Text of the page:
While in Rome last month, we picked up a book by Thomas Cahill: Pope John XXIII, A LIfe.
Its first pages include two quotations that jump right out at a personalist. The first is by the French theologian Yves Congar about the late Pope: "He loved people more than power."
The second is from the Pope's own remarks at the opening of Vatican II [my emphasis]:
In the daily exercise of our pastoral ministry—and much to our sorrow—we must sometimes listen to those who, consumed with zeal, have scant judgment or balance...To such ones the modern world is nothing but betrayal and ruin. They claim that this age is far worse than previous ages, and they rant on as if they had learned nothing at all from history—and yet, history is the great Teacher of LIfe...We feel bound to disagree with these prophets of doom who are forever forecasting calamity—as though the world's end were imminent. Today, rather Providence is guiding us toward a new order of human relationships, which, thanks to human effort and yet far surpassing human hopes, will bring us to the realization of still higher and undreamed of expectations.
I have mentioned before and often, I think, that John Paul II, whose personalism was deliberate, deep, explicit, and rigorous, indentified two antagonistic dynamics at the center of the cosmic battle between good and evil: the post-Eden master/slave dynamic and the union and communion of self-oblating love at the heart of the gospel.
One opposite of love is "use." Another is "power," that is to say, power as a mode human relations. Power seeks to make others conform to my will; love freely puts self in service of others.
I would like to propose that this idea can be understood as a discovery or achievement of the modern world, and specifically of Christian personalism.
I'm only thinking out loud here, but would it not be right to say that love used to be understood as almost co-terminous with "doing good," so that, as long as an act had objective good as its aim, it could be considered an act of love?
Of course that conception captures a vital element of the truth—an element that is all too easily lost in modern thought. Love aims at the (objective) good. Love does (objective) good. It's not enough to mean well. It's not enough to feel loving.
But that aspect of the truth has another, complementary aspect that has become clearer and been more fully articulated in our age, namely a personalist aspect. Love aims at the good for persons as persons, as subjects, as other free agents. This means, among other things, that coercion is recocgnized as antagonistic to love, and with it propaganda, paternalism, and all other forms of misrespecting the person.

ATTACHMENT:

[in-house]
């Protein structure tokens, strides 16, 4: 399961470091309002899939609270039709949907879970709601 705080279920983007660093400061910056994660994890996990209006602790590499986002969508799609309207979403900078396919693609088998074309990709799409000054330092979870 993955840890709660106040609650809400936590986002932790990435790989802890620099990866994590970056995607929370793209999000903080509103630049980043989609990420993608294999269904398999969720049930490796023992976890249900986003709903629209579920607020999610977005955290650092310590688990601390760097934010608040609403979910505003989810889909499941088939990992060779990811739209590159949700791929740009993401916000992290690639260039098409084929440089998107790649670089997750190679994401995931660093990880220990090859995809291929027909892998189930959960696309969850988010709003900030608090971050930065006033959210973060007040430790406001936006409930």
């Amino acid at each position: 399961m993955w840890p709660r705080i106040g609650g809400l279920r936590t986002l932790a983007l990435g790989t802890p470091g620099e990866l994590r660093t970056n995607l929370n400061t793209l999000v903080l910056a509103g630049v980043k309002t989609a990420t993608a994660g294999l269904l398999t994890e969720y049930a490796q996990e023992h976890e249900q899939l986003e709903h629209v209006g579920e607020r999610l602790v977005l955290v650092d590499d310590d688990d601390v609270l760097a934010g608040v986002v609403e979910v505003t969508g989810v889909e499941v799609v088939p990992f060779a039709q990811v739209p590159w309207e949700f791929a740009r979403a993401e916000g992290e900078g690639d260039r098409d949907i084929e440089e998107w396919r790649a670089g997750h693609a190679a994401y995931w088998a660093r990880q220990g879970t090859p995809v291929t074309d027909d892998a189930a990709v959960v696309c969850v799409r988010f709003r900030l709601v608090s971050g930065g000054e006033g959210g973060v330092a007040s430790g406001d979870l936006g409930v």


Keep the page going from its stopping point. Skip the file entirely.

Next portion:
It's not enough for me to do objective good for the other; I have to do good in a way that duly respect the other as person, as a free agent.
So, to make the point more concrete. In earlier days, relations between parents and children were understood largely in terms of authority and obedience. Good parents exercised firm authority, for the good of the children; good children were obedient to their parents. Now we understand that it's more complicated than that. Good parents also have to attend to developing their childrens' sense of freedom and personal responsiibility. They have to learn to respect and cultivate their childrens' conscience and individuality.
Formerly, a father was understood to be a good and loving father if he made sure that he found a good husband for his daughter. Now we understand that a good and loving father realizes that his daughter must find her own husband. Likewise, catechizing used to be conceived mainly as providing sound doctrine to young Catholics. Now we understand more deeply the importance of the child coming to subjectively appropriate the truths of our Faith. It's not enough that we teach what's true; we also have to inspire the child to take up that truth in a genuine, free and personal way.
Good government used to be conceived almost solely in terms of whether the rulers did good for their subjects. Now we understand good government much more in terms of the limits of those in power vis-à-vis their constituents. Good politicians respect the rights and protect the liberties of the people. We deplore paternalism in our public leaders. And so on.
I'm speaking too broadly and simplistically, of course, but I think the point is valid nonetheless. I think further that we are only just beginning to realize all its practical implications.
Pope John XXIII was not exaggerating; he wasn't being a naive Pollyanna when he claimed that Vatican II was about "a new order of human relationships." Rather, he was correctly interpreting "the signs of the times"—the true "theme" of our era.